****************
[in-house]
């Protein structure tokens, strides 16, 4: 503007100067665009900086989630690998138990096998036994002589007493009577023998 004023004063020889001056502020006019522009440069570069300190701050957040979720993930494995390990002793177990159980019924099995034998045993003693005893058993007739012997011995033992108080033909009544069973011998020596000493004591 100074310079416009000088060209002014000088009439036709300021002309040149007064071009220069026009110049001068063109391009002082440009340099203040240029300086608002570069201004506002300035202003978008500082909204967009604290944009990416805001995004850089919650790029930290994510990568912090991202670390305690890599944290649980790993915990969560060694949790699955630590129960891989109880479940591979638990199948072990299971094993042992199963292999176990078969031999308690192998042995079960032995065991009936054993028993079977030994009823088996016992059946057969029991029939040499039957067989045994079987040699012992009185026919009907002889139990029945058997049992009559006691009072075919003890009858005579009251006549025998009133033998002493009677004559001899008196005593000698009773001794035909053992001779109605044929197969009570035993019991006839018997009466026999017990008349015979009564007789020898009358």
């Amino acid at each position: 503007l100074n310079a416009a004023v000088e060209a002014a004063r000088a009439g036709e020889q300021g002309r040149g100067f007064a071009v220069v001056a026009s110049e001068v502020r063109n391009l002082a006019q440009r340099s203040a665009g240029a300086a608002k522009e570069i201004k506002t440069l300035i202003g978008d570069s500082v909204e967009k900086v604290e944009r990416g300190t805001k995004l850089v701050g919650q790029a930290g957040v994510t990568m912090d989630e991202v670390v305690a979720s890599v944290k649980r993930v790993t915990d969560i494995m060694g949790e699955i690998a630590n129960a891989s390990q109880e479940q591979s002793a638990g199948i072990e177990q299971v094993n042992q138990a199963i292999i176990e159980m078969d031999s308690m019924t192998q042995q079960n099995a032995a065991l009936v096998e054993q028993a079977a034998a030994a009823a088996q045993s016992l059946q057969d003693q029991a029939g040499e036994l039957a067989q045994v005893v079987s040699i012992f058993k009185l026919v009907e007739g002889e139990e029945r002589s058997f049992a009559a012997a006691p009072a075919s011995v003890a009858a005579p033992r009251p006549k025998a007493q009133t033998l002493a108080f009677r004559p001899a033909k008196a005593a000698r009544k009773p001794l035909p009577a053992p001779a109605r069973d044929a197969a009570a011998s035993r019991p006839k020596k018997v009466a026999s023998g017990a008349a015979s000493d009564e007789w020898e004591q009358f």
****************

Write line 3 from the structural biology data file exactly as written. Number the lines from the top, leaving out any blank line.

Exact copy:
């Amino acid at each position: 503007l100074n310079a416009a004023v000088e060209a002014a004063r000088a009439g036709e020889q300021g002309r040149g100067f007064a071009v220069v001056a026009s110049e001068v502020r063109n391009l002082a006019q440009r340099s203040a665009g240029a300086a608002k522009e570069i201004k506002t440069l300035i202003g978008d570069s500082v909204e967009k900086v604290e944009r990416g300190t805001k995004l850089v701050g919650q790029a930290g957040v994510t990568m912090d989630e991202v670390v305690a979720s890599v944290k649980r993930v790993t915990d969560i494995m060694g949790e699955i690998a630590n129960a891989s390990q109880e479940q591979s002793a638990g199948i072990e177990q299971v094993n042992q138990a199963i292999i176990e159980m078969d031999s308690m019924t192998q042995q079960n099995a032995a065991l009936v096998e054993q028993a079977a034998a030994a009823a088996q045993s016992l059946q057969d003693q029991a029939g040499e036994l039957a067989q045994v005893v079987s040699i012992f058993k009185l026919v009907e007739g002889e139990e029945r002589s058997f049992a009559a012997a006691p009072a075919s011995v003890a009858a005579p033992r009251p006549k025998a007493q009133t033998l002493a108080f009677r004559p001899a033909k008196a005593a000698r009544k009773p001794l035909p009577a053992p001779a109605r069973d044929a197969a009570a011998s035993r019991p006839k020596k018997v009466a026999s023998g017990a008349a015979s000493d009564e007789w020898e004591q009358f």